(5/2/14 – 5/8/14)
My first experience using work-away has been fascinating, constructing a house made of bamboo (guadua) with a German man (Micah), a Slovenian woman (Taya), and a Colombian teacher (“Don” Aly). Work-away is a website that connects travelers to locals in need of help with their projects; usually farming, building, hostels, foundations, or teaching opportunities. The exchange is typically three or four hours of work per day for a place to sleep and one or two free meals a day. Other perks for me include learning new skills from experts and having the opportunity to hang out with groups of like-minded people for days or weeks at a time.
It’s difficult to coordinate arrival times and lengths of stay while traveling, especially by bike; my situation and current desires are always changing. I don’t want to have to commit to anything for too long now, I only want to flow with the current tide that is pulling me, but work-away seems to demand some commitments. Some work-away hosts reply to emails quickly and immediately share their location and contact information to facilitate conversations, others communicate sporadically and bogart their location and phone number until they are absolutely sure they want you there. I have been baffled by the difficulty of finding a place to work… for free no less.
Two jobs in the Colombia’s cafeteria zone fell through for me, after weeks of communication. I called up Micah (who had given me his phone number and general location in our opening email) to let him know that I wanted to work with him. Immediately he told me I was more than welcome for however long I wanted to stay; I knew this was a good match. The job is to build a family home on land donated for an educational eco-foundation. Several families will build bamboo homes here over the next few years, and the families will teach locals and children from the city about building these guadua homes, farming, and other ecological topics. For now, the work is on the first home; Micah’s home. I turned my bike north and headed for his land. Micah is kind, respectful, open-minded, an adventurer, and all around a joy to be around and to learn from.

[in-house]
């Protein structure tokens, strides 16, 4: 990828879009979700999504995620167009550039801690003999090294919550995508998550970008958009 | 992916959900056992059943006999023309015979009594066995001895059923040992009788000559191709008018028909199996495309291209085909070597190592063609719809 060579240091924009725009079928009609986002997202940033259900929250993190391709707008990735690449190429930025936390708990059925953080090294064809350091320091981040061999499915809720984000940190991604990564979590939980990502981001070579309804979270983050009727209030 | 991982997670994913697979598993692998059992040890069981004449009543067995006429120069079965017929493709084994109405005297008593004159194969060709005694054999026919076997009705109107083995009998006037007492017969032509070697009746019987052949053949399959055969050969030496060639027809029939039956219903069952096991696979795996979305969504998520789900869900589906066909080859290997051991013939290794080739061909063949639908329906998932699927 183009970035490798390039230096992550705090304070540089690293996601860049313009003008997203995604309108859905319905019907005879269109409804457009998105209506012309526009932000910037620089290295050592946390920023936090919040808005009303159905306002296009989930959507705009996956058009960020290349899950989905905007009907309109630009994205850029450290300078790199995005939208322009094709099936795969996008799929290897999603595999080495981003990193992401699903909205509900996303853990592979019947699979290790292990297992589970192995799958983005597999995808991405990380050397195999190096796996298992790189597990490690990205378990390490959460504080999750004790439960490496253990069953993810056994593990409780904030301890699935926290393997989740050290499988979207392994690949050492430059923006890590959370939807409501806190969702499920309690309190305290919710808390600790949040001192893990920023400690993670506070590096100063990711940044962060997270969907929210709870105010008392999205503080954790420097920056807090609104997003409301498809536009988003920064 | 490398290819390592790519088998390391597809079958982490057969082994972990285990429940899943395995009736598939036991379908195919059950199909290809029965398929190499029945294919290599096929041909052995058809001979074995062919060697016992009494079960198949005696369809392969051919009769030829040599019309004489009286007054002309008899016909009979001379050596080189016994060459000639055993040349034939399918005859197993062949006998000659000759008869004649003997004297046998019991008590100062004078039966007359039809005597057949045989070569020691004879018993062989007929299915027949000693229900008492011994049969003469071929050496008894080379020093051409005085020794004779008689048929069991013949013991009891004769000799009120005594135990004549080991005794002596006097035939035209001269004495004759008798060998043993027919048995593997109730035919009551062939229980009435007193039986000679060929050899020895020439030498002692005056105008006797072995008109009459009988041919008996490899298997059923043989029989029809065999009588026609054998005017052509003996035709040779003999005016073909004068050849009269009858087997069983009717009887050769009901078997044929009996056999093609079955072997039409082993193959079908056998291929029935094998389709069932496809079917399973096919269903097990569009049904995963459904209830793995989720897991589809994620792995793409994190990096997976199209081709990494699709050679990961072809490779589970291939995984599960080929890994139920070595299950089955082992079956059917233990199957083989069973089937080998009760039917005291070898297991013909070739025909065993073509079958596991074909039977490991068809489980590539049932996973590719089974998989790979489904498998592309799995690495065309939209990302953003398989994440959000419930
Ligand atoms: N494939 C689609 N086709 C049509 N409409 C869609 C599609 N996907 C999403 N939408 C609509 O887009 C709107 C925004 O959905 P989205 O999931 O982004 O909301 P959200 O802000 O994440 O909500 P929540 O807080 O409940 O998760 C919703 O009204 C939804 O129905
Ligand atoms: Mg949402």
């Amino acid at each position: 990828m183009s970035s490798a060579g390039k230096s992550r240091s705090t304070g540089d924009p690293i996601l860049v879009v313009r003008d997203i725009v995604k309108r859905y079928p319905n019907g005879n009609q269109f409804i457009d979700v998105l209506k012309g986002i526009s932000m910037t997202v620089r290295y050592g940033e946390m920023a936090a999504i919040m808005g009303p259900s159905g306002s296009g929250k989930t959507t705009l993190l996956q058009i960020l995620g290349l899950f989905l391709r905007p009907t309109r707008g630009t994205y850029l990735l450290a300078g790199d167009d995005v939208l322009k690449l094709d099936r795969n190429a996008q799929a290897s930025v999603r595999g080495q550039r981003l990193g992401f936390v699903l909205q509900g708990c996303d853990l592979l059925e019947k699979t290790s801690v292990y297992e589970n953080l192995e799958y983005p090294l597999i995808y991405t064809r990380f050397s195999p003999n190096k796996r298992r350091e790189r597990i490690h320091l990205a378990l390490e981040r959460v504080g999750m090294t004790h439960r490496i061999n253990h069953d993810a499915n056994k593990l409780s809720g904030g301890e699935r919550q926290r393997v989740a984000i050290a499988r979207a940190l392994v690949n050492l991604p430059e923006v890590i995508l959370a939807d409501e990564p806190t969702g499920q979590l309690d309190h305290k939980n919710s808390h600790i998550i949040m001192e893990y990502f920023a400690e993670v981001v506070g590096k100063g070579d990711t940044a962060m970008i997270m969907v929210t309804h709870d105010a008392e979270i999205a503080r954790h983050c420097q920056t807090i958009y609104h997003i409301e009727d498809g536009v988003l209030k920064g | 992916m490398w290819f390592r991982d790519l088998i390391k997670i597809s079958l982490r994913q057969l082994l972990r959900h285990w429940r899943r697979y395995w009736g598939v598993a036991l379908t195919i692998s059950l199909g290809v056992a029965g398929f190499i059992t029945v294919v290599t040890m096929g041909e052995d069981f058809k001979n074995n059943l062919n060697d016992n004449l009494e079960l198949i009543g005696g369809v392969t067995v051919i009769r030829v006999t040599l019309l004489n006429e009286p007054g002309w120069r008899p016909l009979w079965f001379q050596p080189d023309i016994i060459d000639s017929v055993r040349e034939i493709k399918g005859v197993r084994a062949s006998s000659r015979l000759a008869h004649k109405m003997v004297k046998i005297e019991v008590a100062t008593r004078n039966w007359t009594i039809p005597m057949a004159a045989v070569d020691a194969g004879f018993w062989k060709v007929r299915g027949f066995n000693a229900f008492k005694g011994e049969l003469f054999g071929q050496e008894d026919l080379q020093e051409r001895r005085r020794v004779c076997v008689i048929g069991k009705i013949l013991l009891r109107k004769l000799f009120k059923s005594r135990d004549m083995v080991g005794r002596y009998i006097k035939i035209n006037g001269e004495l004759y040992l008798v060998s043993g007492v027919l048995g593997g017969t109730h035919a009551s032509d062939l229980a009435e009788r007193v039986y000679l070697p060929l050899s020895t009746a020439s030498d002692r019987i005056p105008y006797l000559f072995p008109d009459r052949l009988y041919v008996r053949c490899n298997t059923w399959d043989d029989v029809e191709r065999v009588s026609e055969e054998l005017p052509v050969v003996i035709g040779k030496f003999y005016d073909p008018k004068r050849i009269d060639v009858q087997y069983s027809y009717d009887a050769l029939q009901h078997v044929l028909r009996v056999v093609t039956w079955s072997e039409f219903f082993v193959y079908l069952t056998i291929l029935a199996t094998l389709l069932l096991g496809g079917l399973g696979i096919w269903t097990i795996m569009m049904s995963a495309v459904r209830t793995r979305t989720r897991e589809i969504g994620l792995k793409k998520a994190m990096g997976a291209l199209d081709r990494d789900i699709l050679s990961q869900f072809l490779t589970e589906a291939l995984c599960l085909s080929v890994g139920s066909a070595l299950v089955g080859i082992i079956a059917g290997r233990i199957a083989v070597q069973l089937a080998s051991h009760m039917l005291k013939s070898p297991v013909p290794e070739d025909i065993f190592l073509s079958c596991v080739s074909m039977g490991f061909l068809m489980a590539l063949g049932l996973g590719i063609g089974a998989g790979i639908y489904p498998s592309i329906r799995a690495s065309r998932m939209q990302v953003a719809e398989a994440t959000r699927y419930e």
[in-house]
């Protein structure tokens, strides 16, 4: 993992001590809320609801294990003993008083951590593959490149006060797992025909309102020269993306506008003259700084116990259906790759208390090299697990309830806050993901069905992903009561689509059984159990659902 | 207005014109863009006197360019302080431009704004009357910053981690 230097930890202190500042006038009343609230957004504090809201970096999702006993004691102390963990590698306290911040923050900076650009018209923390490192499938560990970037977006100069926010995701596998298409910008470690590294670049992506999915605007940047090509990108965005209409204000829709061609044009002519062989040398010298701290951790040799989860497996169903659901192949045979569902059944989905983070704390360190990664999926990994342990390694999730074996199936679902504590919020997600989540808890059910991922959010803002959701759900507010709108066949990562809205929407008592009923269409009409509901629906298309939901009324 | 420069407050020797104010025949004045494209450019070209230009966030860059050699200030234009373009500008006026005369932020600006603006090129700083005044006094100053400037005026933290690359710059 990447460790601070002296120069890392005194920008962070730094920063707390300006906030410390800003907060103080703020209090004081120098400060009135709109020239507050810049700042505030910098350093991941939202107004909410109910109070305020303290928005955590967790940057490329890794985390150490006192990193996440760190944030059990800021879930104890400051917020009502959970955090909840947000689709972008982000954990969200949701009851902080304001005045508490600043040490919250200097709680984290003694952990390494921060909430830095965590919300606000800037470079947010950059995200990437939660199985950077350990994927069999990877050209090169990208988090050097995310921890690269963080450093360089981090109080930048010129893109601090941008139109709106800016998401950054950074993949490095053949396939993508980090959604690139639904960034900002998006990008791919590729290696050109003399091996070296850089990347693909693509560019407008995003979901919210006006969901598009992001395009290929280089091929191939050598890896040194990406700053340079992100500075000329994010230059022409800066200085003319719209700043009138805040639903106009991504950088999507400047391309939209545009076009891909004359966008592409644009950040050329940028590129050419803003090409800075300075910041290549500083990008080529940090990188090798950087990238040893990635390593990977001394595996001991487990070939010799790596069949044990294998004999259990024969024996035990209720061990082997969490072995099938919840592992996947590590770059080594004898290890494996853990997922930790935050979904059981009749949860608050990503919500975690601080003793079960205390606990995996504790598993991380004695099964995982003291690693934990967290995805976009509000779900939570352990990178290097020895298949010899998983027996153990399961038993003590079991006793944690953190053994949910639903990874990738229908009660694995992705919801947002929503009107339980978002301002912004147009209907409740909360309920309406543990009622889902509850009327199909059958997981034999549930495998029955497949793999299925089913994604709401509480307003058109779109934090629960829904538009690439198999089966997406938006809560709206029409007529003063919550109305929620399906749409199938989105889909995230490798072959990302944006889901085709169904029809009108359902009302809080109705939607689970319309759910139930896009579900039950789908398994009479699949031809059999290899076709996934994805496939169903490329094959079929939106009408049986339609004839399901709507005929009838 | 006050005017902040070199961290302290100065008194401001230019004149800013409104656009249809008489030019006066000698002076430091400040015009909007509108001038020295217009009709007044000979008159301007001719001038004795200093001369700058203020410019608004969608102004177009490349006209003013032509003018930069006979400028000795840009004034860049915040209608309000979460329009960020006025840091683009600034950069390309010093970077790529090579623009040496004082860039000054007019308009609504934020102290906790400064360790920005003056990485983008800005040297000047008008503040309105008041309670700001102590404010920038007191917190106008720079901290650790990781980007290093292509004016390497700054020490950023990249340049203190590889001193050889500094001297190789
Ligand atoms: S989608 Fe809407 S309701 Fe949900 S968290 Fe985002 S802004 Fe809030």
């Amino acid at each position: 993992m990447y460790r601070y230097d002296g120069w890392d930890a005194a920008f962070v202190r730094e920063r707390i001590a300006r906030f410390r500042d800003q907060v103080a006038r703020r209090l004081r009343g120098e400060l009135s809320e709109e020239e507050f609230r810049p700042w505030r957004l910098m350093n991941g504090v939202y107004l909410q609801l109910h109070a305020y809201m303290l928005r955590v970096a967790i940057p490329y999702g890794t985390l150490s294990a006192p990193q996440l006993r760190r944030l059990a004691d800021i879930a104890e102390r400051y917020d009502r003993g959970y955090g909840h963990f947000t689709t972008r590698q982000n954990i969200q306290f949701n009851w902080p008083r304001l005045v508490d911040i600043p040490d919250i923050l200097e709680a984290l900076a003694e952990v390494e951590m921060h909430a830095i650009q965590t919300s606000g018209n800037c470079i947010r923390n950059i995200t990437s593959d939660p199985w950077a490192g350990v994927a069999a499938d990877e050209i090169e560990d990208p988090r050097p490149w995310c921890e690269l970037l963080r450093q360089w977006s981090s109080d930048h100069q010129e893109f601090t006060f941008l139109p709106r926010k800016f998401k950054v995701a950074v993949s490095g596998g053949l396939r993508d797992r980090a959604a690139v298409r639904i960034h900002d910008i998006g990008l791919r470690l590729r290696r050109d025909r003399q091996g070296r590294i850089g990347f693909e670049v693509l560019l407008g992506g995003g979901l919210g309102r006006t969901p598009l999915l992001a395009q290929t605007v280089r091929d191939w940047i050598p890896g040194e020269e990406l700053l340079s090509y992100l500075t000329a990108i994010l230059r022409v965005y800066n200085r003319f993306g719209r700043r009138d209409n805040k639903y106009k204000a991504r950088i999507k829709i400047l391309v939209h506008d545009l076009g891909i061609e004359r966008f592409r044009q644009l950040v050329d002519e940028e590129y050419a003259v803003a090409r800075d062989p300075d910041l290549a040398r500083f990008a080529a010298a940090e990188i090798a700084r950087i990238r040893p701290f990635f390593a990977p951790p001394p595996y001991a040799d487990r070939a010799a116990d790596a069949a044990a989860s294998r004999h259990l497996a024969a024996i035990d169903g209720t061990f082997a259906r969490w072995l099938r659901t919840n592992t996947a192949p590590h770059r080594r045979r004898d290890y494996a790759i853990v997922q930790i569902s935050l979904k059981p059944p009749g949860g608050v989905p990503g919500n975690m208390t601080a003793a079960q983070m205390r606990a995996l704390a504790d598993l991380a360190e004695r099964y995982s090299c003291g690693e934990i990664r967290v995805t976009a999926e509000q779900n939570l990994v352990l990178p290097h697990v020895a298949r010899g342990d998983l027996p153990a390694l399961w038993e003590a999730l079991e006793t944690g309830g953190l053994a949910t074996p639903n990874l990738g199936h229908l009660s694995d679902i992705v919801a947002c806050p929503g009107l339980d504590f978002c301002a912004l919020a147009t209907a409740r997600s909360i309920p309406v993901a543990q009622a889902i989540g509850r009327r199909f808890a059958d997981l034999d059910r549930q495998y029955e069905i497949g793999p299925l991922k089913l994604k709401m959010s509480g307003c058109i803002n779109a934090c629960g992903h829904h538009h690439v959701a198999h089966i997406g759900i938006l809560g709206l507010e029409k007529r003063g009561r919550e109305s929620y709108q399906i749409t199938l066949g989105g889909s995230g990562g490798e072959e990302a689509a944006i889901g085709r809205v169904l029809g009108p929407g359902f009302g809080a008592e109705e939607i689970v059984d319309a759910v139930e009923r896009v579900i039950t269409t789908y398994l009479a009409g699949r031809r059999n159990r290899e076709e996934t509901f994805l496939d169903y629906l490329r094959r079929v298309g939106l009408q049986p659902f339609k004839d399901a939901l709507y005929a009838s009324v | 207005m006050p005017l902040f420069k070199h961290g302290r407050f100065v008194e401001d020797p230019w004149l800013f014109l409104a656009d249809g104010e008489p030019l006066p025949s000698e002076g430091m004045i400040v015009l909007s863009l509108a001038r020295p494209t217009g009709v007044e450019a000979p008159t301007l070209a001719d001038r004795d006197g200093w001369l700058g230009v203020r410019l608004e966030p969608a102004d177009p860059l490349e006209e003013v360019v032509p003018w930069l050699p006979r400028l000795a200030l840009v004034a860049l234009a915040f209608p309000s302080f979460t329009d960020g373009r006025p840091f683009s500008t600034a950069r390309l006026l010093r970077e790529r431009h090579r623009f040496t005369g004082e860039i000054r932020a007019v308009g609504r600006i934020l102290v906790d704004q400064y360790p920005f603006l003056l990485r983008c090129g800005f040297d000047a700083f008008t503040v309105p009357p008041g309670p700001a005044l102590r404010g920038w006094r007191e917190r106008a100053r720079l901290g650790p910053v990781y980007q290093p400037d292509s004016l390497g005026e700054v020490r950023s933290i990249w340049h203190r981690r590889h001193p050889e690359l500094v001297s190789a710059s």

The valley where I am working is La Florida, forty minutes from two sizable cities (Armenia and Pereira), yet a world away from the hustle. In my month and a half in Colombia I haven’t seen a more picturesque or tranquil setting. After making my final ascent and getting my first view of the little city below, I started laughing as a result of the beauty of the valley; the little boy licking an ice cream cone in the middle of the street added to the scene. This is the first place in Colombia where I have used the phrase; “I could really live here”.
The rain falls incessantly in this valley (as I understand it, this is the rainy season), providing soothing afternoons in the hammock for writing, reading, chatting, or sipping coffee. The clouds sit peacefully in the trees of the mountainside only a few hundred meters away, they rarely leave. The fertility of this area is astonishing; everything is green… and purple and yellow and red and orange. Plantains, bananas, beans, tomatoes, tomatoes de arbol (tomatoes of trees), cilantro, onions, and many other fruits and vegetables grow in mass here; a perfect setting for a family and a plentiful farm.
In the mornings Taya and I wake around 6 or 7 in our small bamboo house just adjacent to the larger house currently being constructed. After a breakfast of plantains and coffee, or arepas and coffee, or cheese and coffee, or coffee and coffee we relax for a bit longer. At some point we wander over to the magnificent two story guadua house, to meet Don Aly, to get our instructions for the day.